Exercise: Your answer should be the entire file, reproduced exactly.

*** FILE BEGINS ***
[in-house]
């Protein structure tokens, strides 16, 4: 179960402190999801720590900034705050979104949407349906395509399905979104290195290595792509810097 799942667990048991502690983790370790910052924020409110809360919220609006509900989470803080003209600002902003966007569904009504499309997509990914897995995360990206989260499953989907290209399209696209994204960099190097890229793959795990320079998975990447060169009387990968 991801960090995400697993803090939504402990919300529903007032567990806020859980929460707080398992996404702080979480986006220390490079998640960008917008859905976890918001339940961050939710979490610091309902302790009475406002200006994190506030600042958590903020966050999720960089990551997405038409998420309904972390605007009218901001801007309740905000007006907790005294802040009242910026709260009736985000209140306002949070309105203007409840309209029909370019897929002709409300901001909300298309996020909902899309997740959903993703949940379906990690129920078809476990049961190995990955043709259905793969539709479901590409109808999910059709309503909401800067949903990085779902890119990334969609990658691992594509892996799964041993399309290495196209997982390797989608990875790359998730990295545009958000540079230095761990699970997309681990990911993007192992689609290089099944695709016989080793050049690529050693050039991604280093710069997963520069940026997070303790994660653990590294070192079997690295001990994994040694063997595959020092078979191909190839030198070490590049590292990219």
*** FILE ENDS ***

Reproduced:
[in-house]
């Protein structure tokens, strides 16, 4: 179960402190999801720590900034705050979104949407349906395509399905979104290195290595792509810097 799942667990048991502690983790370790910052924020409110809360919220609006509900989470803080003209600002902003966007569904009504499309997509990914897995995360990206989260499953989907290209399209696209994204960099190097890229793959795990320079998975990447060169009387990968 991801960090995400697993803090939504402990919300529903007032567990806020859980929460707080398992996404702080979480986006220390490079998640960008917008859905976890918001339940961050939710979490610091309902302790009475406002200006994190506030600042958590903020966050999720960089990551997405038409998420309904972390605007009218901001801007309740905000007006907790005294802040009242910026709260009736985000209140306002949070309105203007409840309209029909370019897929002709409300901001909300298309996020909902899309997740959903993703949940379906990690129920078809476990049961190995990955043709259905793969539709479901590409109808999910059709309503909401800067949903990085779902890119990334969609990658691992594509892996799964041993399309290495196209997982390797989608990875790359998730990295545009958000540079230095761990699970997309681990990911993007192992689609290089099944695709016989080793050049690529050693050039991604280093710069997963520069940026997070303790994660653990590294070192079997690295001990994994040694063997595959020092078979191909190839030198070490590049590292990219």